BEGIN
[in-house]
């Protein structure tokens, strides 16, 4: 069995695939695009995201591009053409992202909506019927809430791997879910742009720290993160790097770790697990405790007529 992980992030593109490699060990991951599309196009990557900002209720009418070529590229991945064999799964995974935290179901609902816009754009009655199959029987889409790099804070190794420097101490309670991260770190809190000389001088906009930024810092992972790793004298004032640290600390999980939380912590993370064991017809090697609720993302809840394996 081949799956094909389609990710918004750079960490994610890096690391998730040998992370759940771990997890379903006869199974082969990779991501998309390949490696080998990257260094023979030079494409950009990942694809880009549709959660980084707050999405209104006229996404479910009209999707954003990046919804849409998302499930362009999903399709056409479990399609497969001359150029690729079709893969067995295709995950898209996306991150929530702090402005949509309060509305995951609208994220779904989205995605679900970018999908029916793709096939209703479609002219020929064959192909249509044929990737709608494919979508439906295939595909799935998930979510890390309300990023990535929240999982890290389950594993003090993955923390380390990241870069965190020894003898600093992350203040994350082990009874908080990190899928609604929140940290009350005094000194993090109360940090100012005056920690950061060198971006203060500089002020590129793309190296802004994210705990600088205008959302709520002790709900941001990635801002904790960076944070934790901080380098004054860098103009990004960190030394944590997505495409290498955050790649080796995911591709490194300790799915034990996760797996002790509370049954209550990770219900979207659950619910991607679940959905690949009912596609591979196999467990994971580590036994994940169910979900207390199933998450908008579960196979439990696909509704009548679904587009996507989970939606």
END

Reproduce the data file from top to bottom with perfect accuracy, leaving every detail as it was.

[in-house]
């Protein structure tokens, strides 16, 4: 069995695939695009995201591009053409992202909506019927809430791997879910742009720290993160790097770790697990405790007529 992980992030593109490699060990991951599309196009990557900002209720009418070529590229991945064999799964995974935290179901609902816009754009009655199959029987889409790099804070190794420097101490309670991260770190809190000389001088906009930024810092992972790793004298004032640290600390999980939380912590993370064991017809090697609720993302809840394996 081949799956094909389609990710918004750079960490994610890096690391998730040998992370759940771990997890379903006869199974082969990779991501998309390949490696080998990257260094023979030079494409950009990942694809880009549709959660980084707050999405209104006229996404479910009209999707954003990046919804849409998302499930362009999903399709056409479990399609497969001359150029690729079709893969067995295709995950898209996306991150929530702090402005949509309060509305995951609208994220779904989205995605679900970018999908029916793709096939209703479609002219020929064959192909249509044929990737709608494919979508439906295939595909799935998930979510890390309300990023990535929240999982890290389950594993003090993955923390380390990241870069965190020894003898600093992350203040994350082990009874908080990190899928609604929140940290009350005094000194993090109360940090100012005056920690950061060198971006203060500089002020590129793309190296802004994210705990600088205008959302709520002790709900941001990635801002904790960076944070934790901080380098004054860098103009990004960190030394944590997505495409290498955050790649080796995911591709490194300790799915034990996760797996002790509370049954209550990770219900979207659950619910991607679940959905690949009912596609591979196999467990994971580590036994994940169910979900207390199933998450908008579960196979439990696909509704009548679904587009996507989970939606």